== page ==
By Emil Danielyan
Seventy soldiers were flown from Yerevan to Kosovo on Thursday as Armenia doubled the number of its troops deployed in the former Yugoslav province as part of a NATO-led multinational peacekeeping force.
The dispatch of extra troops was announced by the Armenian government in January and unanimously approved by parliament late last month. It reflects Yerevan’s growing security ties with the West and its resulting commitment to expanding Armenian participation in international peacekeeping missions.
The deployment was timed to coincide with a regular rotation of 34 Armenian peacekeepers that have been stationed in Kosovo since early 2004. The platoon returned to Yerevan Wednesday after a six-month tour of duty.
The bigger unit that replaced it is also part of a special peacekeeping battalion of Armenia’s Armed Forces that had been formed in 2001 with the financial and technical assistance of the United States, Greece and other NATO member states. Armenia undertook to gradually expand the battalion into an army brigade by 2015 in line with its Individual Partnership Action Plan with NATO.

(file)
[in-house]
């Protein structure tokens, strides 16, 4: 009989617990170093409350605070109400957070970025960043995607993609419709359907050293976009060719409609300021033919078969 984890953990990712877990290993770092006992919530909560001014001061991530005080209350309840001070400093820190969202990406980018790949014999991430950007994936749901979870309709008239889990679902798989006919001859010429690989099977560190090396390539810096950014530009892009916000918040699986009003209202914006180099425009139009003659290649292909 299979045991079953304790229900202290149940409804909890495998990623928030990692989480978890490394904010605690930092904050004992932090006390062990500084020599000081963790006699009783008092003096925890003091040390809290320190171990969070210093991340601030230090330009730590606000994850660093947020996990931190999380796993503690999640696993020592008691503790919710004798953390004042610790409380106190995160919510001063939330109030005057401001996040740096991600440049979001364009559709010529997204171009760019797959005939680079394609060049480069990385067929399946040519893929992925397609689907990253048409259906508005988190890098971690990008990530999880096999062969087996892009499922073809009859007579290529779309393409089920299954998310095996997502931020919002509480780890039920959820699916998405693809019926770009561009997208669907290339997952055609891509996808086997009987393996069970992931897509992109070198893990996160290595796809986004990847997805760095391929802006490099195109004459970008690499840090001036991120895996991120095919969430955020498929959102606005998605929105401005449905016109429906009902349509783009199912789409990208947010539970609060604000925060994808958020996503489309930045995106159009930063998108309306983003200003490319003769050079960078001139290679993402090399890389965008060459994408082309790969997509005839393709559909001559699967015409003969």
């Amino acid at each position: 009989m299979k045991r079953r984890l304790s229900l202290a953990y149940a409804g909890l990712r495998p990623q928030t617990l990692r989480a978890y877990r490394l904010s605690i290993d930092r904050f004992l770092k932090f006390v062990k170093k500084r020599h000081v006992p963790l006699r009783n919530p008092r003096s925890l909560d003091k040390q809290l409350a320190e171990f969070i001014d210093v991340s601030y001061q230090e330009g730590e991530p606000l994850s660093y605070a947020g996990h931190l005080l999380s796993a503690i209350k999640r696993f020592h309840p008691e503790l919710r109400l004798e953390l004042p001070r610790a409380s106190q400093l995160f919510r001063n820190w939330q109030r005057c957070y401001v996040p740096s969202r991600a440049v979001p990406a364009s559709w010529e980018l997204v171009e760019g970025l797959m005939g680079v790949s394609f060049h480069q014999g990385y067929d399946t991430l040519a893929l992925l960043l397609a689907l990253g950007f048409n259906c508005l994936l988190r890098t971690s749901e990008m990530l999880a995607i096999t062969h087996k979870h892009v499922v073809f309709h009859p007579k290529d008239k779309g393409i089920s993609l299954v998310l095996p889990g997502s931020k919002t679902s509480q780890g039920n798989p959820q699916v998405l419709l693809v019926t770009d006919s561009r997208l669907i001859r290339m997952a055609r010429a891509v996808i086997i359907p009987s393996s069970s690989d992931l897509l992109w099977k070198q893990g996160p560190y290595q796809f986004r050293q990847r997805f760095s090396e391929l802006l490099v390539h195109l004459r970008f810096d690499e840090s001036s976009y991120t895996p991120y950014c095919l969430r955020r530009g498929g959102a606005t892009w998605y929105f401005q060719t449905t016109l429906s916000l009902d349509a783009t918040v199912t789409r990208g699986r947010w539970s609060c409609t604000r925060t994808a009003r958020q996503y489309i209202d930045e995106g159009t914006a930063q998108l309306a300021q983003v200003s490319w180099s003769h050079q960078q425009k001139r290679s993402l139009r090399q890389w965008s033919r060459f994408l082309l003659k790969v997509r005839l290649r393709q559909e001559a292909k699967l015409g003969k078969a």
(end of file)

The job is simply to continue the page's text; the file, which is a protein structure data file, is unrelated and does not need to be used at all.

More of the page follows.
The beefing up of the Armenian peacekeeping contingent in Kosovo also coincided with a meeting in Brussels of defense ministers of NATO member state which focused on continued international security presence in the newly-independent country. The ministers were expected to reaffirm pledges to maintain 16,500 peacekeepers there as long as needed.
Armenian Defense Minister Seyran Ohanian also attended the meeting along with his counterparts from other non-NATO states that have troops on the ground. Ohanian was scheduled to hold separate talks with senior alliance officials.
Although Armenia has not yet recognized Kosovo’s independence, some officials in Yerevan say the increased troop presence will underscore Armenian support for the application of the principle of peoples’ self-determination in the resolution of ethnic disputes. They hope that would facilitate international recognition of Nagorno-Karabakh’s secession from Azerbaijan.
Exposing their fears of the precedent set by Kosovo’s secession from Serbia, neighboring Azerbaijan and Georgia recently withdrew their troops from the breakaway region.